Ralph Pantozzi began his teaching career in 1992 at Hightstown High School, and taught 6-12th grade students and supervised instruction in New Jersey schools for 19 years. For the past eight years, he has served as a teacher and department chair at the Kent Place School in Summit, New Jersey, and continues to explore ways to inspire creative mathematical thinking in his students.
Early in his career, Ralph contributed to National Science Foundation-funded research projects, learning that listening attentively to students’ ideas is central to good teaching. In Ralph’s classrooms, students talk, investigate phenomena using physical objects and technological tools, pose questions, and choose their own mathematical adventures. Through NCTM and Twitter, Ralph advocates for learning environments where students and teachers construct knowledge together.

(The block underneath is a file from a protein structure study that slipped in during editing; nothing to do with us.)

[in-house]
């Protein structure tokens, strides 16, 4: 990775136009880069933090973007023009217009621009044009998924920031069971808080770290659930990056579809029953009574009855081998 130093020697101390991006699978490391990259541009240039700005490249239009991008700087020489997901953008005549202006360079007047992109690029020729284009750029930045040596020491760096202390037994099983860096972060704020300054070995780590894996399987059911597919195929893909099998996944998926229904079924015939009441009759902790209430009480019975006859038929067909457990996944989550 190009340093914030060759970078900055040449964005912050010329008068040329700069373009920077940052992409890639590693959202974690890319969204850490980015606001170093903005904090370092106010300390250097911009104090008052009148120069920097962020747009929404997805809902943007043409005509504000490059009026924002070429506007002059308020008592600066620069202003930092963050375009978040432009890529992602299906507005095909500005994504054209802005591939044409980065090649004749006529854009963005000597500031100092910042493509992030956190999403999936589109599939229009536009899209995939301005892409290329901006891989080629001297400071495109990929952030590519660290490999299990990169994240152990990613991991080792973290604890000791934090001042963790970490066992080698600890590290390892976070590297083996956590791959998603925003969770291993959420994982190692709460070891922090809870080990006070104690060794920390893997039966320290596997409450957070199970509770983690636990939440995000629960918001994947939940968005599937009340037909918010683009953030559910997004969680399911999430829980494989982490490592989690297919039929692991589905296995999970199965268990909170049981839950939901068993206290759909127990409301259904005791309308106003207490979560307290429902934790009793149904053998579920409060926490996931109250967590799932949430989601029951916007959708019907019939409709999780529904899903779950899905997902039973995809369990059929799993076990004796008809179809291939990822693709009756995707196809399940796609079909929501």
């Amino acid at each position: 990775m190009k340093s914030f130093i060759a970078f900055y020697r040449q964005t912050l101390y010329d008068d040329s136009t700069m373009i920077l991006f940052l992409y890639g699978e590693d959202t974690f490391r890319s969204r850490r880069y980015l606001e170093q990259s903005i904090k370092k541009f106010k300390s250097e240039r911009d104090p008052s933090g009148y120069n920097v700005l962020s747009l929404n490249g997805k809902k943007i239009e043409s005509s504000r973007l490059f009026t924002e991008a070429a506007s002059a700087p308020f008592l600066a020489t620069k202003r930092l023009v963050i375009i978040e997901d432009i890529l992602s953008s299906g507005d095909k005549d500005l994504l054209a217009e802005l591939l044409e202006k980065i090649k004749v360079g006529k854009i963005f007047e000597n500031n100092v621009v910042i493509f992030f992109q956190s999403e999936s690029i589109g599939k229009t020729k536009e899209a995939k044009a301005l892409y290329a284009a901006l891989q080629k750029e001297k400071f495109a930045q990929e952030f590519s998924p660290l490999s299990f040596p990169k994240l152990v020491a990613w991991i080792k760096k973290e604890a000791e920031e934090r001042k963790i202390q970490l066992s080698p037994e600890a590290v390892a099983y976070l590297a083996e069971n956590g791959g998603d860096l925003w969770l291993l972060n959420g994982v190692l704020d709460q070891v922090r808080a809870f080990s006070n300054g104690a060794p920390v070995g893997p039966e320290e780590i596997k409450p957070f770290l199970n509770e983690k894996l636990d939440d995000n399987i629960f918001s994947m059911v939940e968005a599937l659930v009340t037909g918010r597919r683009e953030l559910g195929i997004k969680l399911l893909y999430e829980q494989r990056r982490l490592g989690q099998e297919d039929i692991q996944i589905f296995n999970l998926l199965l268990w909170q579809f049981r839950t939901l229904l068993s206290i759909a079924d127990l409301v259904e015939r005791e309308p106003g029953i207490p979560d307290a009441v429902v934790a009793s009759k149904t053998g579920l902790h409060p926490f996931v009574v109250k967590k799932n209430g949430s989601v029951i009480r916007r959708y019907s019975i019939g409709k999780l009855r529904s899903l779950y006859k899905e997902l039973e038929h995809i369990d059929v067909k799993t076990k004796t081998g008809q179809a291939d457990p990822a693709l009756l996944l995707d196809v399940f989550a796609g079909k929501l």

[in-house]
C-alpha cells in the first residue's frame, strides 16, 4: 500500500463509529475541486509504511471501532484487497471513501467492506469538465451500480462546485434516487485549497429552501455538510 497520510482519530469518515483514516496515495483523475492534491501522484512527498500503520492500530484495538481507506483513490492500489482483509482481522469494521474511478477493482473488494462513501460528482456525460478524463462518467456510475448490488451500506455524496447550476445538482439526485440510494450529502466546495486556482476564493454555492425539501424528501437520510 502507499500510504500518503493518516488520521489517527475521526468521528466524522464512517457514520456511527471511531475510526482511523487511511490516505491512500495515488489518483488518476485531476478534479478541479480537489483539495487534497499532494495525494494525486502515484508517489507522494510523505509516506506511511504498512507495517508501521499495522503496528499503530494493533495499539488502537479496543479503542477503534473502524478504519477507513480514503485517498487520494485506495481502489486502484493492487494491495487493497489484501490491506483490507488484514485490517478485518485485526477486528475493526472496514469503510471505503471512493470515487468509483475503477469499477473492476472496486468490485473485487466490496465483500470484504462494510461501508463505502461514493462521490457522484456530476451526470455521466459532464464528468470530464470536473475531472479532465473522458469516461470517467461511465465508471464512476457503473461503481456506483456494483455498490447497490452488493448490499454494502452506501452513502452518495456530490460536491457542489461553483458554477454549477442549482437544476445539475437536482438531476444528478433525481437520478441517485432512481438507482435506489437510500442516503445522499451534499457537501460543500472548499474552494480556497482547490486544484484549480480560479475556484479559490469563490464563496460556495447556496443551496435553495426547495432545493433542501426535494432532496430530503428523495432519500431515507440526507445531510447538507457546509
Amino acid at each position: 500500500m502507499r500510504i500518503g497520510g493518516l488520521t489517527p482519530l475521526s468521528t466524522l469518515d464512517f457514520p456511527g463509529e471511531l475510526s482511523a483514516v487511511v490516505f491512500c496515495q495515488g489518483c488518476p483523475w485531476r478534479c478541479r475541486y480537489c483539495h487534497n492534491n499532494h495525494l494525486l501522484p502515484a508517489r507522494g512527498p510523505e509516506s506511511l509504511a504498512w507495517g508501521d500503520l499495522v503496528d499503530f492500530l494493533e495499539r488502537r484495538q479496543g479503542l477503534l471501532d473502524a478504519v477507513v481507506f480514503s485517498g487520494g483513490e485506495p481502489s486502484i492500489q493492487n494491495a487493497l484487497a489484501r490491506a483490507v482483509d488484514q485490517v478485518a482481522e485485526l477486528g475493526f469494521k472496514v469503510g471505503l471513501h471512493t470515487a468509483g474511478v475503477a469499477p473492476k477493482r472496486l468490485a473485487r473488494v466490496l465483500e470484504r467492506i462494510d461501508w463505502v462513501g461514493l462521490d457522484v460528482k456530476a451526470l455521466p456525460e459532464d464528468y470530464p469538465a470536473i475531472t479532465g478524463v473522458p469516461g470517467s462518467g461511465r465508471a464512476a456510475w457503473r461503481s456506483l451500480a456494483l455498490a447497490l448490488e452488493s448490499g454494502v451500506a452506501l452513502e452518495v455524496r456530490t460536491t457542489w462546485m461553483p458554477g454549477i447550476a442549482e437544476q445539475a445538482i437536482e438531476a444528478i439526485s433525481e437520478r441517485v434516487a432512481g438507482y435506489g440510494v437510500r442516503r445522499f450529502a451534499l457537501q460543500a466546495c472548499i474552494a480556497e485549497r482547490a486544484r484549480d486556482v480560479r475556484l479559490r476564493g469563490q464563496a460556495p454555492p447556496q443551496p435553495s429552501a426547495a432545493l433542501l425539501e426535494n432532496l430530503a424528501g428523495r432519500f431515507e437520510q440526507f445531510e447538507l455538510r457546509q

Ralph has won the Princeton University Prize for Distinguished Teaching in the Secondary Schools and the National Museum of Mathematics’ Rosenthal Prize for Innovation and Inspiration in Math Teaching, for lessons that employ technology, play, and conversation. He also co-authored Exploring Calculus with the Geometer’s Sketchpad. He was named a winner of the Presidential Awards for Excellence in Science and Mathematics Teaching in 2019.
When he’s not researching his own family’s genealogy (or meeting one of his 402 first through sixth cousins), Ralph will be found reading about current and historical events, or visiting historical landmarks with his wife and two children.
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